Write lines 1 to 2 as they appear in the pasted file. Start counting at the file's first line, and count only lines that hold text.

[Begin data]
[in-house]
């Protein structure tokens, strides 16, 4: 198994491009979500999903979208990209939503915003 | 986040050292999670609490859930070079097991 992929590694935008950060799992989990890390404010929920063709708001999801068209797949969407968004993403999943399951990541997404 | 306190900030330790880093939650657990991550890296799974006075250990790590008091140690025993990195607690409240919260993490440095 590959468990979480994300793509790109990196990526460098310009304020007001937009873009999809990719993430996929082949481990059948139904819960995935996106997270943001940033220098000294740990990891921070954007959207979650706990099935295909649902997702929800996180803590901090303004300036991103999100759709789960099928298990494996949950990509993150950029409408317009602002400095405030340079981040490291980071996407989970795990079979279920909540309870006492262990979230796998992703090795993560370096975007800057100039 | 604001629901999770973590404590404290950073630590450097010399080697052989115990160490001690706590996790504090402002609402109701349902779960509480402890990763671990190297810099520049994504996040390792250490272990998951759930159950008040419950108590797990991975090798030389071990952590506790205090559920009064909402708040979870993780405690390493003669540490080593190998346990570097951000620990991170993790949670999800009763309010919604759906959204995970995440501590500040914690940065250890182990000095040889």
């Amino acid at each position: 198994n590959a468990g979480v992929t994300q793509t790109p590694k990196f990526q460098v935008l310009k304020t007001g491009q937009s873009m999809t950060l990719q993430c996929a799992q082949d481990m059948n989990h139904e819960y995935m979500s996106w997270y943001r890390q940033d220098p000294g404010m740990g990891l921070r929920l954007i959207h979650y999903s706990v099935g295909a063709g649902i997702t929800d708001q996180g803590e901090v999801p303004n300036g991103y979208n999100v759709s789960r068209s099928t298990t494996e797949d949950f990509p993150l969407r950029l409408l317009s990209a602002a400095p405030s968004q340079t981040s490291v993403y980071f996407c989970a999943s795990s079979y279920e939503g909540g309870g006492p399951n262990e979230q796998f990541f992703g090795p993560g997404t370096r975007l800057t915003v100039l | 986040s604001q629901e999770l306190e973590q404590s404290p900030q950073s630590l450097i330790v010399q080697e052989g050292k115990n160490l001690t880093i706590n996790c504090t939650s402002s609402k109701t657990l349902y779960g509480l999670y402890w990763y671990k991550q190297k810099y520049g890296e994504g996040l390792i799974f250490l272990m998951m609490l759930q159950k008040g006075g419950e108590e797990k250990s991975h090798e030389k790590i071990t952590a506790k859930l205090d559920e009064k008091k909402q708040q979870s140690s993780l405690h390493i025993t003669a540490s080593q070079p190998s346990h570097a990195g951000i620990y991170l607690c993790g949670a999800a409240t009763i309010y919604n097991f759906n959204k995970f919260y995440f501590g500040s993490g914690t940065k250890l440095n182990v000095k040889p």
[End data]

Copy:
[in-house]
């Protein structure tokens, strides 16, 4: 198994491009979500999903979208990209939503915003 | 986040050292999670609490859930070079097991 992929590694935008950060799992989990890390404010929920063709708001999801068209797949969407968004993403999943399951990541997404 | 306190900030330790880093939650657990991550890296799974006075250990790590008091140690025993990195607690409240919260993490440095 590959468990979480994300793509790109990196990526460098310009304020007001937009873009999809990719993430996929082949481990059948139904819960995935996106997270943001940033220098000294740990990891921070954007959207979650706990099935295909649902997702929800996180803590901090303004300036991103999100759709789960099928298990494996949950990509993150950029409408317009602002400095405030340079981040490291980071996407989970795990079979279920909540309870006492262990979230796998992703090795993560370096975007800057100039 | 604001629901999770973590404590404290950073630590450097010399080697052989115990160490001690706590996790504090402002609402109701349902779960509480402890990763671990190297810099520049994504996040390792250490272990998951759930159950008040419950108590797990991975090798030389071990952590506790205090559920009064909402708040979870993780405690390493003669540490080593190998346990570097951000620990991170993790949670999800009763309010919604759906959204995970995440501590500040914690940065250890182990000095040889």